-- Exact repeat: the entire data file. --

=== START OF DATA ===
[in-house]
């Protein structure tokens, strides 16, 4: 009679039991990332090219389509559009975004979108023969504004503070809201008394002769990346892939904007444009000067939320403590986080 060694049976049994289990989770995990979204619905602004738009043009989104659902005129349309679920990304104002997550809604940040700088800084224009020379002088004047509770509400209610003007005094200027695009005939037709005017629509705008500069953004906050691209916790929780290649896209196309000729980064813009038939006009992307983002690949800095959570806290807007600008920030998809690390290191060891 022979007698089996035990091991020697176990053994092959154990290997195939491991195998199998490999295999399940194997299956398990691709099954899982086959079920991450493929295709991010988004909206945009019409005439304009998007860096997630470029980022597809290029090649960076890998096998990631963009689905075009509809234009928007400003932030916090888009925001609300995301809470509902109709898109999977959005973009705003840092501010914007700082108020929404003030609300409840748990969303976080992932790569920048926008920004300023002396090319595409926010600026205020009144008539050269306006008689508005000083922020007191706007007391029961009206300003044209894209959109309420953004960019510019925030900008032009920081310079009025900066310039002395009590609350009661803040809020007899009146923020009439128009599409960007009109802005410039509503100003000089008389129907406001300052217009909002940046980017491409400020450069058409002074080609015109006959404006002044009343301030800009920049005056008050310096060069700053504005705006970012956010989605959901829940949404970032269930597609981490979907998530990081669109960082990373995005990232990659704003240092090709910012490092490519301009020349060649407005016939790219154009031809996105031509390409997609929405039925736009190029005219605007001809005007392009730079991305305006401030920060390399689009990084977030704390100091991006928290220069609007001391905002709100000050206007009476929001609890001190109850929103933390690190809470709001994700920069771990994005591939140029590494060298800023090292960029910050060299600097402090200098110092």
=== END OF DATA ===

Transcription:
[in-house]
């Protein structure tokens, strides 16, 4: 009679039991990332090219389509559009975004979108023969504004503070809201008394002769990346892939904007444009000067939320403590986080 060694049976049994289990989770995990979204619905602004738009043009989104659902005129349309679920990304104002997550809604940040700088800084224009020379002088004047509770509400209610003007005094200027695009005939037709005017629509705008500069953004906050691209916790929780290649896209196309000729980064813009038939006009992307983002690949800095959570806290807007600008920030998809690390290191060891 022979007698089996035990091991020697176990053994092959154990290997195939491991195998199998490999295999399940194997299956398990691709099954899982086959079920991450493929295709991010988004909206945009019409005439304009998007860096997630470029980022597809290029090649960076890998096998990631963009689905075009509809234009928007400003932030916090888009925001609300995301809470509902109709898109999977959005973009705003840092501010914007700082108020929404003030609300409840748990969303976080992932790569920048926008920004300023002396090319595409926010600026205020009144008539050269306006008689508005000083922020007191706007007391029961009206300003044209894209959109309420953004960019510019925030900008032009920081310079009025900066310039002395009590609350009661803040809020007899009146923020009439128009599409960007009109802005410039509503100003000089008389129907406001300052217009909002940046980017491409400020450069058409002074080609015109006959404006002044009343301030800009920049005056008050310096060069700053504005705006970012956010989605959901829940949404970032269930597609981490979907998530990081669109960082990373995005990232990659704003240092090709910012490092490519301009020349060649407005016939790219154009031809996105031509390409997609929405039925736009190029005219605007001809005007392009730079991305305006401030920060390399689009990084977030704390100091991006928290220069609007001391905002709100000050206007009476929001609890001190109850929103933390690190809470709001994700920069771990994005591939140029590494060298800023090292960029910050060299600097402090200098110092």